None of this would matter if Somalia had qualified for debt reduction. The Heavily Indebted Poor Countries Initiative (HIPC), created in response to the great debt relief campaigns of the 1990s, has written off around $77 billion in debt for 36 countries. Somalia is one of just three countries that have yet to qualify. The reason: the arrears owed to the IMF. (Eritrea and Sudan have also not qualified, for similar reasons).

The IMF view is that Somalia, like earlier HIPC beneficiaries, should establish a track record of economic reform. This will delay a full debt write-off for up to three years, exclude Somalia from long-term development finance, and reinforce its dependence on emergency aid. Other creditors have endorsed this approach through silent consent.

Somalia deserves better. President Mohamed Abdullahi Mohamed’s government has demonstrated a commitment to economic reform, improved accountability, and transparency. For two years, it has adhered to an IMF program, achieving targets for improving public finance and the banking sector. More needs to be done, especially in terms of domestic resource mobilization. But this is the first Somali government to provide the international community with a window of opportunity to support recovery. We must capitalize on it.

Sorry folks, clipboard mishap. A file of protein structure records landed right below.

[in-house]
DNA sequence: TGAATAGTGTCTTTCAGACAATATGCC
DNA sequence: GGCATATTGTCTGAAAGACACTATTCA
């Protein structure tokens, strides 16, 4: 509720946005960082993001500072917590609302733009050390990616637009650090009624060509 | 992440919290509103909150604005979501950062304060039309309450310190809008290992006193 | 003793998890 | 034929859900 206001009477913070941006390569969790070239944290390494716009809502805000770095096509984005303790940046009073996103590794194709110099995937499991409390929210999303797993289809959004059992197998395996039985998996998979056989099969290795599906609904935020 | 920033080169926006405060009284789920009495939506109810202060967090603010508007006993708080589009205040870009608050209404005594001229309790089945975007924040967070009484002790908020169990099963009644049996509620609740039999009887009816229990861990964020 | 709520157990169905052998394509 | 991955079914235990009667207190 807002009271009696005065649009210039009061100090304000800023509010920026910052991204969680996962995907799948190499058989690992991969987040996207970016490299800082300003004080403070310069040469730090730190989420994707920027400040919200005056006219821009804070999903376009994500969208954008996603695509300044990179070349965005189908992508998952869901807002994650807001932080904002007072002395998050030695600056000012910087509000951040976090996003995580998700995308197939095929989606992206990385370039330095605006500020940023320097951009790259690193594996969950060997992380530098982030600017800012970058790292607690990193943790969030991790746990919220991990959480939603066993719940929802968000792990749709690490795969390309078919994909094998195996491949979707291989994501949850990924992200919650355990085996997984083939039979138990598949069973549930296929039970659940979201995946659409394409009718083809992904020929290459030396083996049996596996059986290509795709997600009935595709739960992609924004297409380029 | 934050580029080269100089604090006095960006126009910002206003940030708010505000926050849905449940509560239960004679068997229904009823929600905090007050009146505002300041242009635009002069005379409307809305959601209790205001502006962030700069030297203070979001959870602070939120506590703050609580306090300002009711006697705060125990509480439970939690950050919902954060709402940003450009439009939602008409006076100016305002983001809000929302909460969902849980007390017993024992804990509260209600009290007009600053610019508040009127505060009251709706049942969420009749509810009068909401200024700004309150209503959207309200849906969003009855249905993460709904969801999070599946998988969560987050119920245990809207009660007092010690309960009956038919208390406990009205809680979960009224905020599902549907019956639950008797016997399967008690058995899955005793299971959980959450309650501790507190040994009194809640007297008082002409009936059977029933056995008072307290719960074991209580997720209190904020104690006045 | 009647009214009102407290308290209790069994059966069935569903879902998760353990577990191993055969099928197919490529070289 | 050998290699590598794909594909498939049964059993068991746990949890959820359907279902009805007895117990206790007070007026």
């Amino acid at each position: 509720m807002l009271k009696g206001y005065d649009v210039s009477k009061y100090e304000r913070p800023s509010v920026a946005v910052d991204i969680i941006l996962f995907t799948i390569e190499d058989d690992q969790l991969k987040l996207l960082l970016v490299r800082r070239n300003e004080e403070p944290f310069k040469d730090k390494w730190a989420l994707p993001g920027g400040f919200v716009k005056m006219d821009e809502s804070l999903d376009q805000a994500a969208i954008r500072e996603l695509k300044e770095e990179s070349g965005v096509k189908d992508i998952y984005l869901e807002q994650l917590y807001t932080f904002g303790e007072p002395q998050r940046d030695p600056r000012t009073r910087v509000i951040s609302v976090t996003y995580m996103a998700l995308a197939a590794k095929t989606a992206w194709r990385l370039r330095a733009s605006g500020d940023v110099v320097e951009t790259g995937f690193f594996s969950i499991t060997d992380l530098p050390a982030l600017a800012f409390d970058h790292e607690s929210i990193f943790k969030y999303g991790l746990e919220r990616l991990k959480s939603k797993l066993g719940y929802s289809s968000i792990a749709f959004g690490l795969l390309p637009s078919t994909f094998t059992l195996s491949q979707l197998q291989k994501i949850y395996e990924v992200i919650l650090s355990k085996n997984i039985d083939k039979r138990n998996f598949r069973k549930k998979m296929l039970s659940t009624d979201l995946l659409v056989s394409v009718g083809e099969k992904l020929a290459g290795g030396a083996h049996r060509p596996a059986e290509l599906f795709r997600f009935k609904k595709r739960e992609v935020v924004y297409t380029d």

Waiting three more years as Somalia ticks the IMF’s internal accounting boxes would be a triumph of bureaucratic complacency over human needs. Without international support, Somalia’s government lacks the resources needed to break the deadly cycle of drought, hunger, and poverty.

Somalia’s children need investment in health, nutrition, and schools now, not at some point in the indefinite future. Investing in irrigation and water management would boost productivity. With drought-related livestock and crop losses estimated at around $1.5 billion, government-supported cash payment programs would help aid recovery, strengthen resilience, and build trust.